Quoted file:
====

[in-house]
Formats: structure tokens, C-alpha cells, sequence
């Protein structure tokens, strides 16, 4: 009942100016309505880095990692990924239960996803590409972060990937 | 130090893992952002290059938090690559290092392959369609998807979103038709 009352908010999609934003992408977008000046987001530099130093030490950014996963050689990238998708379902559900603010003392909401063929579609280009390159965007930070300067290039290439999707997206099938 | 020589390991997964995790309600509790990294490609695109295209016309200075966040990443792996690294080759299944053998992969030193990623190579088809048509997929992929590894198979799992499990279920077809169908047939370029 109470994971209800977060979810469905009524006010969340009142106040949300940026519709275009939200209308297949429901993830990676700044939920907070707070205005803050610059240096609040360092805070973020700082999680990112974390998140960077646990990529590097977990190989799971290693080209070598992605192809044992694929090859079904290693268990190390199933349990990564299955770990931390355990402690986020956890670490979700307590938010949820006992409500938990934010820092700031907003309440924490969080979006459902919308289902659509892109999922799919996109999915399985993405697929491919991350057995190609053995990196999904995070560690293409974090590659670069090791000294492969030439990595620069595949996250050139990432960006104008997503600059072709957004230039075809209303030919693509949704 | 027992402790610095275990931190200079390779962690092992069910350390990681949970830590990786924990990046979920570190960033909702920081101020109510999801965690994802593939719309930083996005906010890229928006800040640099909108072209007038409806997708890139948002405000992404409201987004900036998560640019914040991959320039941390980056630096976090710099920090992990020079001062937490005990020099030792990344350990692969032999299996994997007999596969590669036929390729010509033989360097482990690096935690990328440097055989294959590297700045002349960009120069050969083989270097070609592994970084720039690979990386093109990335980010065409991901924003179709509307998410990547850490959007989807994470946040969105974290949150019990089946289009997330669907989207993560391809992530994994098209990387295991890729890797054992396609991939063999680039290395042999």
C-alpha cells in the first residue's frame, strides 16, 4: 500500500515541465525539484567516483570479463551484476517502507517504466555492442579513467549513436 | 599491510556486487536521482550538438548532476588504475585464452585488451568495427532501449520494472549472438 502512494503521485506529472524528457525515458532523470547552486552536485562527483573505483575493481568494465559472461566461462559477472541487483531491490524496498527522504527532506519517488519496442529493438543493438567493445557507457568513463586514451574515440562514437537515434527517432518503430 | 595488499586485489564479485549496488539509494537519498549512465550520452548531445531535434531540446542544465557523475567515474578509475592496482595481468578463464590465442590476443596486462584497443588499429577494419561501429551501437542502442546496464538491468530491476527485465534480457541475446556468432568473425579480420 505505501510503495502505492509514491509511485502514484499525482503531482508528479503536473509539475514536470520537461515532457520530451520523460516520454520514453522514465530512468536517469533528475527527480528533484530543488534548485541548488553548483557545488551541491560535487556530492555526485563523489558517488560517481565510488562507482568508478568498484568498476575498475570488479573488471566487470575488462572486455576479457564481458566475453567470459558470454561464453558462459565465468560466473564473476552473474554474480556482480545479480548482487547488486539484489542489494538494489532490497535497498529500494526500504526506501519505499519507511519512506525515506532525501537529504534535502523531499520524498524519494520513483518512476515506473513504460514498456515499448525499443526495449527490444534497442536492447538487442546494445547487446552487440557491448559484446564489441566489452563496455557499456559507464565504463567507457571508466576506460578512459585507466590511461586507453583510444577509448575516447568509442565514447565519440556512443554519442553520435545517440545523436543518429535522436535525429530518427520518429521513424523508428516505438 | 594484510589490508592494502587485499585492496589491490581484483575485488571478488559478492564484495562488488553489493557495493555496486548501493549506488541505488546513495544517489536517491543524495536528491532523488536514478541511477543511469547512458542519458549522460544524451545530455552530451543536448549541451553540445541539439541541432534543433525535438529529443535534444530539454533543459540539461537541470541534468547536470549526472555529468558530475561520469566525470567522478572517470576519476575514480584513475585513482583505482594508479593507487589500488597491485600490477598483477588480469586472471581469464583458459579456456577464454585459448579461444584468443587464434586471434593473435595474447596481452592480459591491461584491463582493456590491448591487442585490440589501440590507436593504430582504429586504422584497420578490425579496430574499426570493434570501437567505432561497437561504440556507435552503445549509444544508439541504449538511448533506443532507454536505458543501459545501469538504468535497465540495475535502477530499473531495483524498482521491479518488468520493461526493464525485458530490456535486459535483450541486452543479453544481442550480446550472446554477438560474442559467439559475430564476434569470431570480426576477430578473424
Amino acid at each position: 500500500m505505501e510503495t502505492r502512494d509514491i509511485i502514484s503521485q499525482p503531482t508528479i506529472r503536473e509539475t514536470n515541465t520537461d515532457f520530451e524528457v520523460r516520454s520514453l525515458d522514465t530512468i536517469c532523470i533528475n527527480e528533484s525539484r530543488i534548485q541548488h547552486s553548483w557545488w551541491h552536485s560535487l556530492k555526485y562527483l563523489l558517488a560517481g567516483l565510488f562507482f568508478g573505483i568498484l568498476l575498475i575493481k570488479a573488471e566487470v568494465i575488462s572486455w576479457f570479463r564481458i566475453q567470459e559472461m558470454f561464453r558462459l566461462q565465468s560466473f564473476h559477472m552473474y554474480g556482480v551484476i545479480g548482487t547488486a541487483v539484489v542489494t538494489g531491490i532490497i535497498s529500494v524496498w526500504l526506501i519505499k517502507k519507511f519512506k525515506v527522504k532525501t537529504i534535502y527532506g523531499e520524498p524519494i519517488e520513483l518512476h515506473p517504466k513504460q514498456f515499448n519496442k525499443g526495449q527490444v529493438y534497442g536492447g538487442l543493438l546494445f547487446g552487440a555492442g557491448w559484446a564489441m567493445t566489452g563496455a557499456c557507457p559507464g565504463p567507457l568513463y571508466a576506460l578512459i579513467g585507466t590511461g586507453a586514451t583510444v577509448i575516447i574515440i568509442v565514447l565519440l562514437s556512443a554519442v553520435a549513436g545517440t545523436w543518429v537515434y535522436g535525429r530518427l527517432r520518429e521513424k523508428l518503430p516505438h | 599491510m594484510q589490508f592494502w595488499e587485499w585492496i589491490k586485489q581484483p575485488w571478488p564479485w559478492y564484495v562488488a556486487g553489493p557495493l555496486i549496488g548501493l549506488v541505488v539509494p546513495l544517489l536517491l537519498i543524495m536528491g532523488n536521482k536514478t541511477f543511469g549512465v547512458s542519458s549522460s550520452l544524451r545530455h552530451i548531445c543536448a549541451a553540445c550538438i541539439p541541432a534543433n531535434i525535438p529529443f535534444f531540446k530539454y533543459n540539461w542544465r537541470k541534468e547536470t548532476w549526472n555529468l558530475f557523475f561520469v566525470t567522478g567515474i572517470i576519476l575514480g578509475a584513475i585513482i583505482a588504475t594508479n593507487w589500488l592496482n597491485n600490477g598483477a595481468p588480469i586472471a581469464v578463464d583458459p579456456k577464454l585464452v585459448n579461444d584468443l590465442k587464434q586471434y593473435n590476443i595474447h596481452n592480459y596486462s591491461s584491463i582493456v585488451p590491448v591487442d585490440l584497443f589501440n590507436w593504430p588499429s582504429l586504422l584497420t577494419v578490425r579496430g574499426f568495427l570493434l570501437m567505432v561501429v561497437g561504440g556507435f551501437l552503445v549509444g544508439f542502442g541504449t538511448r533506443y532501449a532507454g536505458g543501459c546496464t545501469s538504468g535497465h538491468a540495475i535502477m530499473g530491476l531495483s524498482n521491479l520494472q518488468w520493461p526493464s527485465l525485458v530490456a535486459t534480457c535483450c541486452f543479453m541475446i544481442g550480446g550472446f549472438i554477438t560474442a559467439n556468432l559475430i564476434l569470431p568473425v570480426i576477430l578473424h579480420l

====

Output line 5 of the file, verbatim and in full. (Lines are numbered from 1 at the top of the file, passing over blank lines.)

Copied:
Amino acid at each position: 500500500m505505501e510503495t502505492r502512494d509514491i509511485i502514484s503521485q499525482p503531482t508528479i506529472r503536473e509539475t514536470n515541465t520537461d515532457f520530451e524528457v520523460r516520454s520514453l525515458d522514465t530512468i536517469c532523470i533528475n527527480e528533484s525539484r530543488i534548485q541548488h547552486s553548483w557545488w551541491h552536485s560535487l556530492k555526485y562527483l563523489l558517488a560517481g567516483l565510488f562507482f568508478g573505483i568498484l568498476l575498475i575493481k570488479a573488471e566487470v568494465i575488462s572486455w576479457f570479463r564481458i566475453q567470459e559472461m558470454f561464453r558462459l566461462q565465468s560466473f564473476h559477472m552473474y554474480g556482480v551484476i545479480g548482487t547488486a541487483v539484489v542489494t538494489g531491490i532490497i535497498s529500494v524496498w526500504l526506501i519505499k517502507k519507511f519512506k525515506v527522504k532525501t537529504i534535502y527532506g523531499e520524498p524519494i519517488e520513483l518512476h515506473p517504466k513504460q514498456f515499448n519496442k525499443g526495449q527490444v529493438y534497442g536492447g538487442l543493438l546494445f547487446g552487440a555492442g557491448w559484446a564489441m567493445t566489452g563496455a557499456c557507457p559507464g565504463p567507457l568513463y571508466a576506460l578512459i579513467g585507466t590511461g586507453a586514451t583510444v577509448i575516447i574515440i568509442v565514447l565519440l562514437s556512443a554519442v553520435a549513436g545517440t545523436w543518429v537515434y535522436g535525429r530518427l527517432r520518429e521513424k523508428l518503430p516505438h | 599491510m594484510q589490508f592494502w595488499e587485499w585492496i589491490k586485489q581484483p575485488w571478488p564479485w559478492y564484495v562488488a556486487g553489493p557495493l555496486i549496488g548501493l549506488v541505488v539509494p546513495l544517489l536517491l537519498i543524495m536528491g532523488n536521482k536514478t541511477f543511469g549512465v547512458s542519458s549522460s550520452l544524451r545530455h552530451i548531445c543536448a549541451a553540445c550538438i541539439p541541432a534543433n531535434i525535438p529529443f535534444f531540446k530539454y533543459n540539461w542544465r537541470k541534468e547536470t548532476w549526472n555529468l558530475f557523475f561520469v566525470t567522478g567515474i572517470i576519476l575514480g578509475a584513475i585513482i583505482a588504475t594508479n593507487w589500488l592496482n597491485n600490477g598483477a595481468p588480469i586472471a581469464v578463464d583458459p579456456k577464454l585464452v585459448n579461444d584468443l590465442k587464434q586471434y593473435n590476443i595474447h596481452n592480459y596486462s591491461s584491463i582493456v585488451p590491448v591487442d585490440l584497443f589501440n590507436w593504430p588499429s582504429l586504422l584497420t577494419v578490425r579496430g574499426f568495427l570493434l570501437m567505432v561501429v561497437g561504440g556507435f551501437l552503445v549509444g544508439f542502442g541504449t538511448r533506443y532501449a532507454g536505458g543501459c546496464t545501469s538504468g535497465h538491468a540495475i535502477m530499473g530491476l531495483s524498482n521491479l520494472q518488468w520493461p526493464s527485465l525485458v530490456a535486459t534480457c535483450c541486452f543479453m541475446i544481442g550480446g550472446f549472438i554477438t560474442a559467439n556468432l559475430i564476434l569470431p568473425v570480426i576477430l578473424h579480420l